How Much Heat Should Jeremy Pruitt be Feeling?
Many Tennessee fans are up in arms after the Vols suffered an embarrassing loss in Neyland Stadium to Kentucky on Saturday. As bad as that loss was in a vacuum, it was compounded by the second half collapse the Vols had last week after leading Georgia 21-17 at halftime, before getting shut out 27-0 after the intermission. Add in the 34-7 beat down the Wildcats handed Tennessee, and the Vols have been outscored 61-7 in their last 6 quarters of football. Those six quarters have been highlighted by what can only be described as disastrous quarterback play, chiefly from Jarrett Guarantano. Many in Vol nation are ready to move on from Guarantano, and there are rumblings that if Pruitt won't, the Vols should move on from him. This is a complex and multi-faceted situation, so let's take a moment to see what Tennessee fans should reasonably expect from their head coach.
Jeremy Pruitt correctly said before this season that Tennessee coaches are judged on their record against Florida, Georgia, and Alabama. He hasn't had success in that area yet, though this was the first season there were even slight expectations of seeing him hang with those teams. That said, another truth at Tennessee is that losing to Vanderbilt and Kentucky will get you fired. Fair or not, the Vols expect to beat the Commodores and the Wildcats, and failing to do so is a perilous risk to a Tennessee head coach's job security. In three years, Pruitt has a loss each to Vanderbilt and Kentucky, the one on Saturday particularly embarrassing. The Vols also face-planted out of the gate to start the 2019 season, losing a hugely embarrassing game to Georgia State and then losing to BYU. The Vols have been annihilated twice by Florida under Pruitt, and despite playing right with Georgia for a half the last two seasons, they have been blown out by the Bulldogs in back to back seasons. This doesn't sound like it is shaping up to be much of an endorsement.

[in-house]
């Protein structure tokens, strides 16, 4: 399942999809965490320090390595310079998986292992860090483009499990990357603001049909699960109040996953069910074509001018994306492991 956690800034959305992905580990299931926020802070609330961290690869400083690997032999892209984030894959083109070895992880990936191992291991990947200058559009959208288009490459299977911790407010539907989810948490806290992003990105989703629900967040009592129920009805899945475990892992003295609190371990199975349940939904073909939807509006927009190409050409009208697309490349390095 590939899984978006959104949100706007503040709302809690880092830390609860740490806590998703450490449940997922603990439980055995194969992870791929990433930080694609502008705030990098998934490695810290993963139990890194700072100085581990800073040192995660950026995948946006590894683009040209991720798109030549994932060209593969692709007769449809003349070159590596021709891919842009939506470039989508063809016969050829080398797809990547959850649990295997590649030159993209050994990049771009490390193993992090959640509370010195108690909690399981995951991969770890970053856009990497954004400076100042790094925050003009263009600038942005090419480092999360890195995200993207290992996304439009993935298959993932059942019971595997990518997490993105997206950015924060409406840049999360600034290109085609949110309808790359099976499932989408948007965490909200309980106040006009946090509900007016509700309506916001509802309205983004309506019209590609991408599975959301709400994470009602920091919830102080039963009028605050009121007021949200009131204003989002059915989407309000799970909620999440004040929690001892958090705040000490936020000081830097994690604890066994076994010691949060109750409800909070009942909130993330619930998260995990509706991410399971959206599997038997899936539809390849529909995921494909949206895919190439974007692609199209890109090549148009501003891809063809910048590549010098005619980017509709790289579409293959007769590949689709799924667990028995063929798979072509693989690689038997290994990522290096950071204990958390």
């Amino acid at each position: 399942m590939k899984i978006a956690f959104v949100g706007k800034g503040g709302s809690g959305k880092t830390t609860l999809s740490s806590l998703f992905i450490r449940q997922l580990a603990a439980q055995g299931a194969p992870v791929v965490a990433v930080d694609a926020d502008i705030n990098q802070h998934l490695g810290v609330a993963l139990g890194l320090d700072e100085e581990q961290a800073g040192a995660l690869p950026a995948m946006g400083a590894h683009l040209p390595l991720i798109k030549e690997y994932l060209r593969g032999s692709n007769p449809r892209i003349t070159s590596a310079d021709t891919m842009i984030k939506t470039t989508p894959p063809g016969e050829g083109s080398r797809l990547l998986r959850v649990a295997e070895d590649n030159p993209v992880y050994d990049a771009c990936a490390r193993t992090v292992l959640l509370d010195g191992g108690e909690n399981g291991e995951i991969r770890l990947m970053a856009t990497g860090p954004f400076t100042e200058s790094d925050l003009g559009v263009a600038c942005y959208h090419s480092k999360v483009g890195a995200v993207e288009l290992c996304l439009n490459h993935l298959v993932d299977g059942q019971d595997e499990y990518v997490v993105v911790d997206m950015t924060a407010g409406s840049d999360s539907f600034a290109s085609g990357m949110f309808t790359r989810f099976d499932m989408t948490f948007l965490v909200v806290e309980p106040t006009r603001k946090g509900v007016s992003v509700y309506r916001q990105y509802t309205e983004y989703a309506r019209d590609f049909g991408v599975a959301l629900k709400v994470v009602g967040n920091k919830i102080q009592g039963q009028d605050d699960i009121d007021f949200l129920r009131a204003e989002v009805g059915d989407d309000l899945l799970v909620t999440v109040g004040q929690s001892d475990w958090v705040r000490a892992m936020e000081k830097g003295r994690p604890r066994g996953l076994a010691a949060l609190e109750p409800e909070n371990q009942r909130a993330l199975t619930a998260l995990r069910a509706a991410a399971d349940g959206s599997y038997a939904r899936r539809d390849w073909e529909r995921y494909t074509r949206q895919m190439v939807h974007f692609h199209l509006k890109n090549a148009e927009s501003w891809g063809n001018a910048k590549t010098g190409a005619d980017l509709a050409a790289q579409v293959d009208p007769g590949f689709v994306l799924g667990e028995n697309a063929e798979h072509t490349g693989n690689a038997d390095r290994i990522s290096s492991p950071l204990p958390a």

All that said, the Vols did finish 8-5 in 2019, which was an impressive accomplishment considering the way the season started and the injuries at the quarterback position the Vols dealt with. As much as a loss to Kentucky hurts, this season is far from over, and the Vols have winnable games down the stretch. Six to seven wins with an SEC only schedule is still within reach, and would be a solid effort for Pruitt's team. Beyond wins and losses, even Pruitt's harshest critic has to look at Tennessee's roster and see how much better shape it is in than when he arrived. The Vols have taken drastic steps forward at many positions. They look like an SEC team again, and have showed that they are capable of being dominant in league play at times. Every individual position group is improved and has better depth than when Pruitt arrived, save one, and that one is what is causing him so much trouble.